By Sara Amundson and Kitty Block
The U.S. House has just approved provisions that would make highways safer for wildlife to cross and create safer conditions to transport horses across the country, as part of the Moving Forward Act, a package of reforms designed to restore America’s aging infrastructure.
The measures approved today would create safe passageways for native wildlife species to migrate in order to find food, water and shelter, to adapt to changing environmental conditions, and to reach breeding or wintering areas. This is a crucial investment toward our nation’s ecological health because scientists estimate that two in 10 animal and plant species in the United States are at risk of extinction, largely as a result of habitat loss due to growing human populations and residential, commercial and energy activities in and around important wildlife migration corridors.
A national wildlife corridors systems such as the one proposed in the package would connect fragmented habitats with bridges or tunnels on federal lands—including national parks, national wildlife refuges, national forests and other conservation areas—and participating state, tribal and private lands, and would protect natural pathways to allow wildlife to move between isolated patches of habitat. The animals would no longer have to cross highways, where they are highly likely to get hit by vehicles, or pass through other human developments.
Such corridors would also create more resilient landscapes and are known to increase wildlife movement between habitat areas by approximately 50 percent compared to areas not connected by corridors. They also make our nation’s roads safer for people, by reducing the risk of vehicle-wildlife collision. The reforms passed today will help mitigate the 725,000 to 1.5 million large-animal-wildlife-vehicle collisions that occur in the United States each year—collisions that result in more than 200 human fatalities, over a billion dollars in property damage, and significant declines in the populations of threatened and endangered animals like the Florida panther, bighorn sheep and Key deer.
These measures in the package that passed today were incorporated from two other bills, including the Wildlife Corridors Conservation Act, H.R. 2795, introduced by Reps. Don Beyer, D-Va., and Vern Buchanan, R-Fla., and the INVEST in America Act, H.R. 2. We applaud Reps. Beyer and Buchanan for taking the initiative to make our roadways safer for both people and animals, and we are grateful to the House leadership for including the national wildlife corridors system in the Moving Forward Act.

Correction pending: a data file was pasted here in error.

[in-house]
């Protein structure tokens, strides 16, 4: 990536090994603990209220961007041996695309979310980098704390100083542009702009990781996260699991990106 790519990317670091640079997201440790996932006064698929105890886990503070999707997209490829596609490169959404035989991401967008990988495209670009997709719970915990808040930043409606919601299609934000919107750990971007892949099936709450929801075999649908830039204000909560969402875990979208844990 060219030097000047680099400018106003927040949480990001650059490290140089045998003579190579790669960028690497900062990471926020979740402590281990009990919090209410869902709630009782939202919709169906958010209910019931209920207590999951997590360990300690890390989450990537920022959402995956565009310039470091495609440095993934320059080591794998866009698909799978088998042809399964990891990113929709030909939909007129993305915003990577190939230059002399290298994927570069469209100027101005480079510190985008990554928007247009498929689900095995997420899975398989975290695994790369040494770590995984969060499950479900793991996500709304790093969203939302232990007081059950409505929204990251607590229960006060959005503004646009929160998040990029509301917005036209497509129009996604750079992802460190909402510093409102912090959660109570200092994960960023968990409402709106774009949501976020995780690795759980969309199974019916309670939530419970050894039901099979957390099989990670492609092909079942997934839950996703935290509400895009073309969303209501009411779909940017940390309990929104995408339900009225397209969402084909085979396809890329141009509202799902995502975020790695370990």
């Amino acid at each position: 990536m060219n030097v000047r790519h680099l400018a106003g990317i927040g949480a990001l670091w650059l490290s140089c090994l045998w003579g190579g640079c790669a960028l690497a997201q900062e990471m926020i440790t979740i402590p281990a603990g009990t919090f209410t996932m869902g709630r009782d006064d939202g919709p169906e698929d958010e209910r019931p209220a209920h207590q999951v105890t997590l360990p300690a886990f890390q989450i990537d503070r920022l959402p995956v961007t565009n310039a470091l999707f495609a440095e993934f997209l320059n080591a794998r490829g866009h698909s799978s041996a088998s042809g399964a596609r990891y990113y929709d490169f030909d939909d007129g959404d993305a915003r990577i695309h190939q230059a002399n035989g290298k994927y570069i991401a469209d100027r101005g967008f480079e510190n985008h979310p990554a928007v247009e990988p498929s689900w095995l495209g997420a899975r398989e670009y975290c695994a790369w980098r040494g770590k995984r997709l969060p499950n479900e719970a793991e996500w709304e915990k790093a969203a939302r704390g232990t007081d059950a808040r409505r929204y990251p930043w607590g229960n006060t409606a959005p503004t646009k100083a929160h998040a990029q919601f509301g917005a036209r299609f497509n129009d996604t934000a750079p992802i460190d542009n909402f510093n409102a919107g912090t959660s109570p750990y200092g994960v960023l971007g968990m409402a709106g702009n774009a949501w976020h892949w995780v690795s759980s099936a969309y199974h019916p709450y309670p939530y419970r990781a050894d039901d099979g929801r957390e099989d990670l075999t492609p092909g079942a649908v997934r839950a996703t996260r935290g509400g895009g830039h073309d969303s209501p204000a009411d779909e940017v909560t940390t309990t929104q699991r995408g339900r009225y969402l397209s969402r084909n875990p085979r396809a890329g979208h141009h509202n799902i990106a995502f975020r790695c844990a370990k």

The package also includes key provisions from the Horse Transportation Safety Act, H.R. 1400, introduced by Reps. Steve Cohen, D-Tenn. and Peter King, R-N.Y. that makes it unlawful to transport horses across state lines in double decker trailers built for transporting shorter farm animals, such as hogs and cattle. We are grateful to Congress for recognizing the great safety risk this practice poses, for both horses and humans. The horses are at risk of serious injury because there is not enough space overhead for them to stand upright, which can cause them to fall during transport. Cramming them into trailers not meant to carry animals this size can greatly increase chances of major accidents on the roads.
Two more key provisions for animals were adopted during the amendment process today. The Bird-Safe Buildings Act, offered through amendment by Rep. Mike Quigley, D-Ill., would advance bird-friendly practices in the construction of federal buildings to help prevent the deaths of a billion birds killed each year in the United States when they fly into buildings. Another bill, to establish the Western Riverside County National Wildlife Refuge providing habitat for 146 plant and animal species in California, was offered as an amendment by Reps. Ken Calvert, R-Calif., and Mark Takano, D-Calif.
Both provisions will not only enable the federal government to reduce negative impacts on animals, but they will also serve as models for other sectors.
The provisions for animals approved today underscore how deeply connected human and animal interests are, and how benefiting one can help the other. The package now moves to the Senate and we’ll be pushing to secure passage of these measures there, with your help. Please contact your Senators to encourage their support for the Moving Forward Act and for making our highways safer for wildlife and horses. It’s a worthy investment in the future of our nation.
Kitty Block is President and CEO of the Humane Society of the United States.